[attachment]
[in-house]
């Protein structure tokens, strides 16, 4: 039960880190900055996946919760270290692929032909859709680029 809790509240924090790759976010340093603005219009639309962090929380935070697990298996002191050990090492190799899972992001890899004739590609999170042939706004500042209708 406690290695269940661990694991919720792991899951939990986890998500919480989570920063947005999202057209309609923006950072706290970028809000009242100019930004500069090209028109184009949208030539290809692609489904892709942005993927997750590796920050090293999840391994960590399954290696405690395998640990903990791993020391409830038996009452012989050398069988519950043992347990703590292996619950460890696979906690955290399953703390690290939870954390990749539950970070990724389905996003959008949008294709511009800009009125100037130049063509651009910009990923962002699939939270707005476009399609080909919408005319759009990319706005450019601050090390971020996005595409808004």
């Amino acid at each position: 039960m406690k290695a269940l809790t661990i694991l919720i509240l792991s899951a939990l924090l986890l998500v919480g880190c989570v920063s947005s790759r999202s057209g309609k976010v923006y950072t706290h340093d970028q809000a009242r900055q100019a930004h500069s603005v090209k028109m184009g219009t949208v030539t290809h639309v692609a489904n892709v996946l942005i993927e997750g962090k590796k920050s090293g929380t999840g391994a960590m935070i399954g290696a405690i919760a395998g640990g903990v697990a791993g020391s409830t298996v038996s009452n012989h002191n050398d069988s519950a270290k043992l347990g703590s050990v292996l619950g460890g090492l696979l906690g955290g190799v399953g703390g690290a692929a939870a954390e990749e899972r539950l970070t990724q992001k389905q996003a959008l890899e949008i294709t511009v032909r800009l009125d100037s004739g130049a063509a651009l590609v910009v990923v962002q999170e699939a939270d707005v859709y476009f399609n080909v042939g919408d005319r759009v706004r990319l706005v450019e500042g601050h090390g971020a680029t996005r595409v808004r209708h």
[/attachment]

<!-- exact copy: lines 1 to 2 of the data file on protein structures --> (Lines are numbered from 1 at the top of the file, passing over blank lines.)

[in-house]
């Protein structure tokens, strides 16, 4: 039960880190900055996946919760270290692929032909859709680029 809790509240924090790759976010340093603005219009639309962090929380935070697990298996002191050990090492190799899972992001890899004739590609999170042939706004500042209708 406690290695269940661990694991919720792991899951939990986890998500919480989570920063947005999202057209309609923006950072706290970028809000009242100019930004500069090209028109184009949208030539290809692609489904892709942005993927997750590796920050090293999840391994960590399954290696405690395998640990903990791993020391409830038996009452012989050398069988519950043992347990703590292996619950460890696979906690955290399953703390690290939870954390990749539950970070990724389905996003959008949008294709511009800009009125100037130049063509651009910009990923962002699939939270707005476009399609080909919408005319759009990319706005450019601050090390971020996005595409808004």